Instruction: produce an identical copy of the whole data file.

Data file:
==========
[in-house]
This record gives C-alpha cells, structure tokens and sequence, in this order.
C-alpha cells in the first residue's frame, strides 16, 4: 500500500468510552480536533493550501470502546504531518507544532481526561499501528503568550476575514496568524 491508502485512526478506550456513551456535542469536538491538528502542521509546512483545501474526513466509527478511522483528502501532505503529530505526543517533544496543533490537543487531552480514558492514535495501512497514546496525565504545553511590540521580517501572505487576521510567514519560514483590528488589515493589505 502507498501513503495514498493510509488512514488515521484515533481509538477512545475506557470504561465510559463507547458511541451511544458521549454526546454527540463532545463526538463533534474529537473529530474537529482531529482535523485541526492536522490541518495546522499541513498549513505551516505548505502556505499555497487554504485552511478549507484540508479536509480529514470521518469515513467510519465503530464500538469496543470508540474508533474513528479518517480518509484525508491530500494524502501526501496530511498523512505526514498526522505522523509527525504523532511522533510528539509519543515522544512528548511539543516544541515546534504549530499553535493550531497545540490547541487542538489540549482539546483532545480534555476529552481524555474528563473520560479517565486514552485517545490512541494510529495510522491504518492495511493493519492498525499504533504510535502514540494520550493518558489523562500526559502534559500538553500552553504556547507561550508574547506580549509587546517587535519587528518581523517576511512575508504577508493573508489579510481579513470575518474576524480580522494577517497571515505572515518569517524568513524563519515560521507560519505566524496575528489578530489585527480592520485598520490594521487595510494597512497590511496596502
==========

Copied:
[in-house]
This record gives C-alpha cells, structure tokens and sequence, in this order.
C-alpha cells in the first residue's frame, strides 16, 4: 500500500468510552480536533493550501470502546504531518507544532481526561499501528503568550476575514496568524 491508502485512526478506550456513551456535542469536538491538528502542521509546512483545501474526513466509527478511522483528502501532505503529530505526543517533544496543533490537543487531552480514558492514535495501512497514546496525565504545553511590540521580517501572505487576521510567514519560514483590528488589515493589505 502507498501513503495514498493510509488512514488515521484515533481509538477512545475506557470504561465510559463507547458511541451511544458521549454526546454527540463532545463526538463533534474529537473529530474537529482531529482535523485541526492536522490541518495546522499541513498549513505551516505548505502556505499555497487554504485552511478549507484540508479536509480529514470521518469515513467510519465503530464500538469496543470508540474508533474513528479518517480518509484525508491530500494524502501526501496530511498523512505526514498526522505522523509527525504523532511522533510528539509519543515522544512528548511539543516544541515546534504549530499553535493550531497545540490547541487542538489540549482539546483532545480534555476529552481524555474528563473520560479517565486514552485517545490512541494510529495510522491504518492495511493493519492498525499504533504510535502514540494520550493518558489523562500526559502534559500538553500552553504556547507561550508574547506580549509587546517587535519587528518581523517576511512575508504577508493573508489579510481579513470575518474576524480580522494577517497571515505572515518569517524568513524563519515560521507560519505566524496575528489578530489585527480592520485598520490594521487595510494597512497590511496596502